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Granulated Sugar

Granulated Sugar

Granulated Sugar
© Denzil Green

Granulated Sugar is sugar that comes in pure, fine white grains.

In the Western world, from about the 1800s on, Granulated Sugar is meant by the word "sugar", unless otherwise specified.

It can come from either sugar cane or sugar beet.

To make Granulated Sugar, juices are extracted from the plant being used, either sugarcane or beetroot. The juices are then processed and filtered to extract the sucrose in them. The sucrose extracted from either is then refined to be 99.9% pure sucrose, so in every chemical, taste, etc way, the sucrose ends up being identical, regardless of the source.

The sucrose is then crystallized and dried into granules.

Granulated Sugar is used at the table, and in cooking and in preserves.

Granulated Sugar is the same grade of sugar as is used for Caster Sugar, except Caster Sugar is ground to be finer.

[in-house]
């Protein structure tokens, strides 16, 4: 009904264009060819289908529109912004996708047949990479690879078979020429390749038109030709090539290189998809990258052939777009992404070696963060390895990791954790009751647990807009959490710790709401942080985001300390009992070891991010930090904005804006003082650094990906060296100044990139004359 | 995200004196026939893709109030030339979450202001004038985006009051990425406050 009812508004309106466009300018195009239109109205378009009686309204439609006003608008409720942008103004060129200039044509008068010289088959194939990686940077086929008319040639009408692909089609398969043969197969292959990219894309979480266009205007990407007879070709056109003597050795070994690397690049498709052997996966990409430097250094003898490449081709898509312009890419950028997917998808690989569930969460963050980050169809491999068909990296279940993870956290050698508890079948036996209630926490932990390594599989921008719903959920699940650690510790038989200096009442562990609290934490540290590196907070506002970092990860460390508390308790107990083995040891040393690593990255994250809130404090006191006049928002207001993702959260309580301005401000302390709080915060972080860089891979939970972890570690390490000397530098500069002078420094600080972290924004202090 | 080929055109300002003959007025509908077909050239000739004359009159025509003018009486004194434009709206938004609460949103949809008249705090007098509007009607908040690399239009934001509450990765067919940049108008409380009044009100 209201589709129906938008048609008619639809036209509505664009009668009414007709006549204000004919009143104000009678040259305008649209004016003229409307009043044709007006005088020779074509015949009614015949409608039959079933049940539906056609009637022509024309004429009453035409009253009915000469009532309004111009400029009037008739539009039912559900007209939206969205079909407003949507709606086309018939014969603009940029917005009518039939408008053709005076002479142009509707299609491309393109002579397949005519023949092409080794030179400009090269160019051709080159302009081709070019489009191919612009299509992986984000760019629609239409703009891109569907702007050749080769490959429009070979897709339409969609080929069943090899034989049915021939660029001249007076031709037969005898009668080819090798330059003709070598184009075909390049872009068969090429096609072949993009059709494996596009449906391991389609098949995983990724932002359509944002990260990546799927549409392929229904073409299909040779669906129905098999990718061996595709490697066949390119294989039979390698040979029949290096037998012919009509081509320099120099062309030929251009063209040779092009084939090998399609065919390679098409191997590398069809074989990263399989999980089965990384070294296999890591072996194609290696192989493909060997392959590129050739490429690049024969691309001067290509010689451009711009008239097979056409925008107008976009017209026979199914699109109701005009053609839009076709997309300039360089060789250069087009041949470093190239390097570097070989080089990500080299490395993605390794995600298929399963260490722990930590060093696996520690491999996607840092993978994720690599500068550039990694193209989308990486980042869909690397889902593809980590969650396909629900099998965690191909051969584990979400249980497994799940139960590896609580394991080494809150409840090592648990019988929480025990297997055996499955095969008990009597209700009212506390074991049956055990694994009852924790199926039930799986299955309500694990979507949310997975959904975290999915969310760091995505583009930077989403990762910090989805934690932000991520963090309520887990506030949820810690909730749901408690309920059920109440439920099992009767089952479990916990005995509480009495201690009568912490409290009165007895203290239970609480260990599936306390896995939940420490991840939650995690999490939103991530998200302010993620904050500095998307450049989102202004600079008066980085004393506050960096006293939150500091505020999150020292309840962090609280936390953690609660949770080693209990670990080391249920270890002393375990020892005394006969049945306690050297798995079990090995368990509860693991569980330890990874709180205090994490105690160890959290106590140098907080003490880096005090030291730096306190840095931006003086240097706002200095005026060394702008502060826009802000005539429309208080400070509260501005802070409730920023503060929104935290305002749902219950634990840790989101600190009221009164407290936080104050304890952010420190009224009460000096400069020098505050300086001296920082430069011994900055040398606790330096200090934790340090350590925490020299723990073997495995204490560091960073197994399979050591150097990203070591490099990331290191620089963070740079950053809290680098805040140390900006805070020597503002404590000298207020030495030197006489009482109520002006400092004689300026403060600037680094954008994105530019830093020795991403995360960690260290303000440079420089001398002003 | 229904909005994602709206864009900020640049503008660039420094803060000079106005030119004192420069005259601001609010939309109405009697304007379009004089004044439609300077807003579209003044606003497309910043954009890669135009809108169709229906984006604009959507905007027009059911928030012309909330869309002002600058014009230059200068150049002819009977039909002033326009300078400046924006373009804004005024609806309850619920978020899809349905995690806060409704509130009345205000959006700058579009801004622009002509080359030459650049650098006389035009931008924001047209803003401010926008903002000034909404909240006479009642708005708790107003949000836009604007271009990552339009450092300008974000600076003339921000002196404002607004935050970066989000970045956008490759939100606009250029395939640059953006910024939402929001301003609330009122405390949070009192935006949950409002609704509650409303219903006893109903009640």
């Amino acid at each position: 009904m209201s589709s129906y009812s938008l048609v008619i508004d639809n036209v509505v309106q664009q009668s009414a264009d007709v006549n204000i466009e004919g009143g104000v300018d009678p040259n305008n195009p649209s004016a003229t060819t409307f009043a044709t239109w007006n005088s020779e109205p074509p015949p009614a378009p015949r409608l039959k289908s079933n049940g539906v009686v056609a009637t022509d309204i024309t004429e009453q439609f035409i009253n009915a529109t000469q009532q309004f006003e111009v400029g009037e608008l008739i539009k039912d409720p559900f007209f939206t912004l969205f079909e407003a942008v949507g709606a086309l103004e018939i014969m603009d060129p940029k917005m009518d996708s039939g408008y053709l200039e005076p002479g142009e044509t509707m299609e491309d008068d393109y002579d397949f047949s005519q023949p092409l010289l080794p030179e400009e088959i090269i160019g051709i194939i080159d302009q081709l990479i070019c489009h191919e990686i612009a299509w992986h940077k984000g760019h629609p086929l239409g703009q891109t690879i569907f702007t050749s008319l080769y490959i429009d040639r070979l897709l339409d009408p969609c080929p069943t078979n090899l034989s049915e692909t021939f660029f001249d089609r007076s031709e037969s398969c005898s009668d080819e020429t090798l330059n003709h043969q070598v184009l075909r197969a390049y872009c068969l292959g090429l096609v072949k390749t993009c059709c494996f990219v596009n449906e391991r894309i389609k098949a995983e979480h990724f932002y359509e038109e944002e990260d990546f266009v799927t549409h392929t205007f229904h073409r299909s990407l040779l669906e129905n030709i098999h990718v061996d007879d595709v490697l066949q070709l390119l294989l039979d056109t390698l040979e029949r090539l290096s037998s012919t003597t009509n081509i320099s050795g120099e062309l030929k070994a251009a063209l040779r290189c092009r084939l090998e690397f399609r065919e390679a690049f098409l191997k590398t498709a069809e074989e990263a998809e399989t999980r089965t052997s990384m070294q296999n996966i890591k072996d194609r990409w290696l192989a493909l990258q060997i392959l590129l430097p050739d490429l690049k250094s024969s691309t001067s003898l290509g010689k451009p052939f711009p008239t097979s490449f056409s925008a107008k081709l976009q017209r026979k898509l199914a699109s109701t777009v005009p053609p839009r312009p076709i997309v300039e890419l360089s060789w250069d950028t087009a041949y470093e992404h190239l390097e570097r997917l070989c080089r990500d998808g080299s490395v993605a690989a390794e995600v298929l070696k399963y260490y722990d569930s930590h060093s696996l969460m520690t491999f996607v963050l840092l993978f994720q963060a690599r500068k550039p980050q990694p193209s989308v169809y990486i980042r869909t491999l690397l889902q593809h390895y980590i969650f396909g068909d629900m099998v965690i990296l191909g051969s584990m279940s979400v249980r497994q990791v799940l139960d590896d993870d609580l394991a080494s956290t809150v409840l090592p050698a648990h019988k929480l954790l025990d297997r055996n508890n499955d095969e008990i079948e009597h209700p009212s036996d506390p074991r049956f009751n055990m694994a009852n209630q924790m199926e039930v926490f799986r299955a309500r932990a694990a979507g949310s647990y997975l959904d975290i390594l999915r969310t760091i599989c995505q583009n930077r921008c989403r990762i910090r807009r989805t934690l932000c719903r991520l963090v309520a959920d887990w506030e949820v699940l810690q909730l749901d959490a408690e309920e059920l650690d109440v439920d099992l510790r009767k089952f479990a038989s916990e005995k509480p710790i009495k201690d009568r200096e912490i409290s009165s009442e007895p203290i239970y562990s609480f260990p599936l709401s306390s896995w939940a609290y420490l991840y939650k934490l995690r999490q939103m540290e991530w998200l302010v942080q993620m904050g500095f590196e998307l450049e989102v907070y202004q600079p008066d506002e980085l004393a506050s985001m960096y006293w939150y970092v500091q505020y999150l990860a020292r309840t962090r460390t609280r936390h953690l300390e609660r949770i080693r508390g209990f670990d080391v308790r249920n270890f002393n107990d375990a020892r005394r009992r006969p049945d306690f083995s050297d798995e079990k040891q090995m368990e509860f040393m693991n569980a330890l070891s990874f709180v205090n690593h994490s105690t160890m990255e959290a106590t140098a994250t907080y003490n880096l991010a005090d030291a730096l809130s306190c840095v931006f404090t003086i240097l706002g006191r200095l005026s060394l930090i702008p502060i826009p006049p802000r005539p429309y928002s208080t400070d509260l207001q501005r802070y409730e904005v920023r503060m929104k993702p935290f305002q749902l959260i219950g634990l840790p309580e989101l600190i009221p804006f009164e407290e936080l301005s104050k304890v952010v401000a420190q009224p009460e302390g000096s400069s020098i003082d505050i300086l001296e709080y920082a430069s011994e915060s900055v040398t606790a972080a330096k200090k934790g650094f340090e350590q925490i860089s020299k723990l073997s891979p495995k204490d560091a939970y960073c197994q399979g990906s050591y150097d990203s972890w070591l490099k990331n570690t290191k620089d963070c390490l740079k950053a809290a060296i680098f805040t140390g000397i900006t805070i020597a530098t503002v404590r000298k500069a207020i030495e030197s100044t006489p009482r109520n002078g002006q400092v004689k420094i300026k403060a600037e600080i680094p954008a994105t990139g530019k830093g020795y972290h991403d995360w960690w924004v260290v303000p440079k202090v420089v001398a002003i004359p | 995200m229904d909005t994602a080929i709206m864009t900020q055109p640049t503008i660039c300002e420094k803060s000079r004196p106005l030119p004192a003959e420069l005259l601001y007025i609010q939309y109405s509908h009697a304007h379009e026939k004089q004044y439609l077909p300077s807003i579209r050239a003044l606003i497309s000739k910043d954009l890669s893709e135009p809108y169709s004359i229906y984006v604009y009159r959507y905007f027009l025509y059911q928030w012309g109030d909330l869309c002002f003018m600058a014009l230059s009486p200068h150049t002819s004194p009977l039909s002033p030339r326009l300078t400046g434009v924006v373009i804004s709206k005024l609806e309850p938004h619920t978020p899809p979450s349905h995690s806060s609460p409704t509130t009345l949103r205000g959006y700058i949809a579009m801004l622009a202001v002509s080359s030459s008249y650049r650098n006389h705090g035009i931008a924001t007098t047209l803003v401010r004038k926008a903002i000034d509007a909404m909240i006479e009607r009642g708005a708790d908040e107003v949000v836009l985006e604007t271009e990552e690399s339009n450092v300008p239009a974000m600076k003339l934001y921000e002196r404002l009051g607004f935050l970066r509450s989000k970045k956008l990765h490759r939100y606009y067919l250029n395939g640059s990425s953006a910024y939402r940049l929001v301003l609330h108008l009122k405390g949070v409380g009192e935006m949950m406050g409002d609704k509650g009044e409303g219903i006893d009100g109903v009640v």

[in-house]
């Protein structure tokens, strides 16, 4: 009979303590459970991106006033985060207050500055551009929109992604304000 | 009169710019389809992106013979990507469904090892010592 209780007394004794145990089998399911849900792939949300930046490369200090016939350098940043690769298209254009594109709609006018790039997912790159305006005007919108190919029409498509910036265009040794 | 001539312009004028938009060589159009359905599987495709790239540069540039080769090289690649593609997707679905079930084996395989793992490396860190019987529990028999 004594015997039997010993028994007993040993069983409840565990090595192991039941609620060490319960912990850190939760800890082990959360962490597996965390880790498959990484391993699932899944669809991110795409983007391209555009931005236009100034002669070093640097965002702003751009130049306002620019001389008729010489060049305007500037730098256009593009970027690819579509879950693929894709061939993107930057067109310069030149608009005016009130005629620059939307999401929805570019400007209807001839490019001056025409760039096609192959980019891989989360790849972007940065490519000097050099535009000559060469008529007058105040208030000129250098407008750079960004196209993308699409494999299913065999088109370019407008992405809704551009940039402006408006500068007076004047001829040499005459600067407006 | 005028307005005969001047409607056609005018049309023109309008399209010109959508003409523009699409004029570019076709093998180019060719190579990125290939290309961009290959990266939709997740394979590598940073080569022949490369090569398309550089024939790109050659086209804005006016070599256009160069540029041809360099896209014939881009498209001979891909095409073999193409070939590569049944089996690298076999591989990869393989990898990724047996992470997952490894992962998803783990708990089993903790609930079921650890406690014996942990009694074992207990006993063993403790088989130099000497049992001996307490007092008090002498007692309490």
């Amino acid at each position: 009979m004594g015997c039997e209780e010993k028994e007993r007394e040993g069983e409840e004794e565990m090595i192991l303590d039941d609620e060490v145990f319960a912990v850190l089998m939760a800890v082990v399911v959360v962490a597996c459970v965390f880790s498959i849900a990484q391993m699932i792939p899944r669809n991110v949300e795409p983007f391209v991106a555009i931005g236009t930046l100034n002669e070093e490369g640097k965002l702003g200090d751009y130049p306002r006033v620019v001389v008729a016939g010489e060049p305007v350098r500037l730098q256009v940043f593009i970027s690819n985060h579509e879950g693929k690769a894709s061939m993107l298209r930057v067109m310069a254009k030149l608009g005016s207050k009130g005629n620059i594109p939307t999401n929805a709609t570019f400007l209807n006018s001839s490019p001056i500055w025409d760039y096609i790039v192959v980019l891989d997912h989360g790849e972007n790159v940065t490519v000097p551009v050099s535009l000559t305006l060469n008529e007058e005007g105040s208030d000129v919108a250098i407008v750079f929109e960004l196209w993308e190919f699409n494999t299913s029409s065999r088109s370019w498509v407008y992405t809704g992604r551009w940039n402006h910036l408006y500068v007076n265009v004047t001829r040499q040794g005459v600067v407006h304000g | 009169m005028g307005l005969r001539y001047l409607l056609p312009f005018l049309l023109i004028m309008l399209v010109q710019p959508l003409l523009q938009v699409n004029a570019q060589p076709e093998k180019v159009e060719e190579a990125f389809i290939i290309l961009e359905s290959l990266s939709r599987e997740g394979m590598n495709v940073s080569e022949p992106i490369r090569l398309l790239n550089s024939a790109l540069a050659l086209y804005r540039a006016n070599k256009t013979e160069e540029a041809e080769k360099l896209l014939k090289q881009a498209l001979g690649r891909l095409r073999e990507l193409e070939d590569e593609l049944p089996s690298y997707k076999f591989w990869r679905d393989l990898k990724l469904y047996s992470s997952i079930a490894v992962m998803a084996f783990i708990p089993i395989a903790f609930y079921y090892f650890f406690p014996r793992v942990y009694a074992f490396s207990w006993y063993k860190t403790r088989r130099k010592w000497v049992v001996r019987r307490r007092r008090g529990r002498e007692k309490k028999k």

The first commercially-viable method of granulating sugar was developed in New Orleans by Jean-Étienne de Boré.

See also:


Aspartame; Cane Syrup; Caramel; Chinese Lump Sugar; Chinese Rock Sugar; Date Sugar; Dextrose; Erythritol; Fructose; Gelling Sugar; Granulated Sugar; Icing & Frosting; Invert Sugar; Lavender Sugar; Malt Sugar; Raw Sugar; Rosemary Sugar; Sanding Sugar; Snow White Sugar; Sparkling Sugar; Sugar Cutters; Sugar; Vanilla Sugar

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Also called:

Sucre semoule (French); Azúcar granulada (Spanish)


Oulton, Randal. "Granulated Sugar." CooksInfo.com. Published 24 June 2004; revised 09 October 2007. Web. Accessed 03/17/2018. <http://www.cooksinfo.com/granulated-sugar>.

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